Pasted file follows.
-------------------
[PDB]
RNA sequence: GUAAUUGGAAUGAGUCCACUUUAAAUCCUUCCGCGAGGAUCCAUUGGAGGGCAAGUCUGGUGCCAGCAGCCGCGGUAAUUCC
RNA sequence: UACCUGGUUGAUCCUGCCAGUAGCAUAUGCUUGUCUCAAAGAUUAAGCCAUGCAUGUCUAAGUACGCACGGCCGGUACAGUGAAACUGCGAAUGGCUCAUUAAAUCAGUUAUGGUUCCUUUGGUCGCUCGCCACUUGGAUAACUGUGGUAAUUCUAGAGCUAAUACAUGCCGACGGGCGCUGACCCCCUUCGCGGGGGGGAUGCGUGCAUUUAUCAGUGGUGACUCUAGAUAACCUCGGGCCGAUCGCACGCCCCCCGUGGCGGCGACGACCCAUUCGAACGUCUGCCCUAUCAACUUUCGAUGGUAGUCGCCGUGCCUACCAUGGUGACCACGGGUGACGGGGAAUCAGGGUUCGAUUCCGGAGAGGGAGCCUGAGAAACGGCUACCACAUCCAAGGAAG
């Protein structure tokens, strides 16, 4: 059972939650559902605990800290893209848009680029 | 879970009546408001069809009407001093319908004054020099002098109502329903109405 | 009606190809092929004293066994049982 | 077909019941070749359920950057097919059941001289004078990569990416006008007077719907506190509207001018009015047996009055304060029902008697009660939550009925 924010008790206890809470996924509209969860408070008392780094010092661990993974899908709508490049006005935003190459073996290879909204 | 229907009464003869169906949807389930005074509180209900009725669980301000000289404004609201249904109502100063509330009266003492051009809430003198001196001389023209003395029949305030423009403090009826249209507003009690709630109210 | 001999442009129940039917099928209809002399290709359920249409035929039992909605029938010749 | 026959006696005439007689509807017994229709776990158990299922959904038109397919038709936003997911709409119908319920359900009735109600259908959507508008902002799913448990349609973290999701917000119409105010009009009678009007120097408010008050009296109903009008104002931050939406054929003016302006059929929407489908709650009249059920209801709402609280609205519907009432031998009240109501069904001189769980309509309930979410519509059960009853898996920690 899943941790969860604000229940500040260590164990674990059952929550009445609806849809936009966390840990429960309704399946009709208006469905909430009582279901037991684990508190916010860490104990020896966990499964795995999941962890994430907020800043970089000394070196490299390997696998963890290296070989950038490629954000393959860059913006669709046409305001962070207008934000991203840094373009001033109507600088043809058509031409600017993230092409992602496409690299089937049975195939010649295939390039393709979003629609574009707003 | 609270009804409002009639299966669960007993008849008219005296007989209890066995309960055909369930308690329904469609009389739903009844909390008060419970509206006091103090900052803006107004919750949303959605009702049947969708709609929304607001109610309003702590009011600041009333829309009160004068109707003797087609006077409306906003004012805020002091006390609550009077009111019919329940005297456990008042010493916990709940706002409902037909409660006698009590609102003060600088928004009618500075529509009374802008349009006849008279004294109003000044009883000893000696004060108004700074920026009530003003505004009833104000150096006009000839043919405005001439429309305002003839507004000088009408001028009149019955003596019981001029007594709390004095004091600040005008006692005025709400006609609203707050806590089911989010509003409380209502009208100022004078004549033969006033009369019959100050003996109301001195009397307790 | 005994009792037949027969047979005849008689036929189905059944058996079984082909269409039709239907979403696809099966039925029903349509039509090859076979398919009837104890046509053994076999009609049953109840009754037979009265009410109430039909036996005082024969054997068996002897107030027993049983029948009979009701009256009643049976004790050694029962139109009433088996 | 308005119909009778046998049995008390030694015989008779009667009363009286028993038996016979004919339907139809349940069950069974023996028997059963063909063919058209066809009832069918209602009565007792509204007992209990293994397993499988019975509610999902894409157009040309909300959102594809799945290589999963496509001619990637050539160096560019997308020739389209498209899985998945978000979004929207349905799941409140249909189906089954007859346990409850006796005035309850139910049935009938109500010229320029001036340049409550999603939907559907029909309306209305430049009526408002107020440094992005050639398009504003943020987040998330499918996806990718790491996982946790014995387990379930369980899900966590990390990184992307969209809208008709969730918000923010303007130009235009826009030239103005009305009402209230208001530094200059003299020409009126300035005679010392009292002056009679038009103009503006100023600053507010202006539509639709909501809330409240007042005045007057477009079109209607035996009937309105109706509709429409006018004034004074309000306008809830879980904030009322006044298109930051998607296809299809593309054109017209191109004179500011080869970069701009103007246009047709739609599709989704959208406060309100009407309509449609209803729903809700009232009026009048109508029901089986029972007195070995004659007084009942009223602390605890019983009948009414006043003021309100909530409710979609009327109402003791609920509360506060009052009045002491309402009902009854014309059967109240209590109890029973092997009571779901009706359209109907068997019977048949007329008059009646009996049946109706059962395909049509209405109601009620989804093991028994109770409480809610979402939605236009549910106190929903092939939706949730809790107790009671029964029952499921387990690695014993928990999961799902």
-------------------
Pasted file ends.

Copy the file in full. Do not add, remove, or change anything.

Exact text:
[PDB]
RNA sequence: GUAAUUGGAAUGAGUCCACUUUAAAUCCUUCCGCGAGGAUCCAUUGGAGGGCAAGUCUGGUGCCAGCAGCCGCGGUAAUUCC
RNA sequence: UACCUGGUUGAUCCUGCCAGUAGCAUAUGCUUGUCUCAAAGAUUAAGCCAUGCAUGUCUAAGUACGCACGGCCGGUACAGUGAAACUGCGAAUGGCUCAUUAAAUCAGUUAUGGUUCCUUUGGUCGCUCGCCACUUGGAUAACUGUGGUAAUUCUAGAGCUAAUACAUGCCGACGGGCGCUGACCCCCUUCGCGGGGGGGAUGCGUGCAUUUAUCAGUGGUGACUCUAGAUAACCUCGGGCCGAUCGCACGCCCCCCGUGGCGGCGACGACCCAUUCGAACGUCUGCCCUAUCAACUUUCGAUGGUAGUCGCCGUGCCUACCAUGGUGACCACGGGUGACGGGGAAUCAGGGUUCGAUUCCGGAGAGGGAGCCUGAGAAACGGCUACCACAUCCAAGGAAG
């Protein structure tokens, strides 16, 4: 059972939650559902605990800290893209848009680029 | 879970009546408001069809009407001093319908004054020099002098109502329903109405 | 009606190809092929004293066994049982 | 077909019941070749359920950057097919059941001289004078990569990416006008007077719907506190509207001018009015047996009055304060029902008697009660939550009925 924010008790206890809470996924509209969860408070008392780094010092661990993974899908709508490049006005935003190459073996290879909204 | 229907009464003869169906949807389930005074509180209900009725669980301000000289404004609201249904109502100063509330009266003492051009809430003198001196001389023209003395029949305030423009403090009826249209507003009690709630109210 | 001999442009129940039917099928209809002399290709359920249409035929039992909605029938010749 | 026959006696005439007689509807017994229709776990158990299922959904038109397919038709936003997911709409119908319920359900009735109600259908959507508008902002799913448990349609973290999701917000119409105010009009009678009007120097408010008050009296109903009008104002931050939406054929003016302006059929929407489908709650009249059920209801709402609280609205519907009432031998009240109501069904001189769980309509309930979410519509059960009853898996920690 899943941790969860604000229940500040260590164990674990059952929550009445609806849809936009966390840990429960309704399946009709208006469905909430009582279901037991684990508190916010860490104990020896966990499964795995999941962890994430907020800043970089000394070196490299390997696998963890290296070989950038490629954000393959860059913006669709046409305001962070207008934000991203840094373009001033109507600088043809058509031409600017993230092409992602496409690299089937049975195939010649295939390039393709979003629609574009707003 | 609270009804409002009639299966669960007993008849008219005296007989209890066995309960055909369930308690329904469609009389739903009844909390008060419970509206006091103090900052803006107004919750949303959605009702049947969708709609929304607001109610309003702590009011600041009333829309009160004068109707003797087609006077409306906003004012805020002091006390609550009077009111019919329940005297456990008042010493916990709940706002409902037909409660006698009590609102003060600088928004009618500075529509009374802008349009006849008279004294109003000044009883000893000696004060108004700074920026009530003003505004009833104000150096006009000839043919405005001439429309305002003839507004000088009408001028009149019955003596019981001029007594709390004095004091600040005008006692005025709400006609609203707050806590089911989010509003409380209502009208100022004078004549033969006033009369019959100050003996109301001195009397307790 | 005994009792037949027969047979005849008689036929189905059944058996079984082909269409039709239907979403696809099966039925029903349509039509090859076979398919009837104890046509053994076999009609049953109840009754037979009265009410109430039909036996005082024969054997068996002897107030027993049983029948009979009701009256009643049976004790050694029962139109009433088996 | 308005119909009778046998049995008390030694015989008779009667009363009286028993038996016979004919339907139809349940069950069974023996028997059963063909063919058209066809009832069918209602009565007792509204007992209990293994397993499988019975509610999902894409157009040309909300959102594809799945290589999963496509001619990637050539160096560019997308020739389209498209899985998945978000979004929207349905799941409140249909189906089954007859346990409850006796005035309850139910049935009938109500010229320029001036340049409550999603939907559907029909309306209305430049009526408002107020440094992005050639398009504003943020987040998330499918996806990718790491996982946790014995387990379930369980899900966590990390990184992307969209809208008709969730918000923010303007130009235009826009030239103005009305009402209230208001530094200059003299020409009126300035005679010392009292002056009679038009103009503006100023600053507010202006539509639709909501809330409240007042005045007057477009079109209607035996009937309105109706509709429409006018004034004074309000306008809830879980904030009322006044298109930051998607296809299809593309054109017209191109004179500011080869970069701009103007246009047709739609599709989704959208406060309100009407309509449609209803729903809700009232009026009048109508029901089986029972007195070995004659007084009942009223602390605890019983009948009414006043003021309100909530409710979609009327109402003791609920509360506060009052009045002491309402009902009854014309059967109240209590109890029973092997009571779901009706359209109907068997019977048949007329008059009646009996049946109706059962395909049509209405109601009620989804093991028994109770409480809610979402939605236009549910106190929903092939939706949730809790107790009671029964029952499921387990690695014993928990999961799902």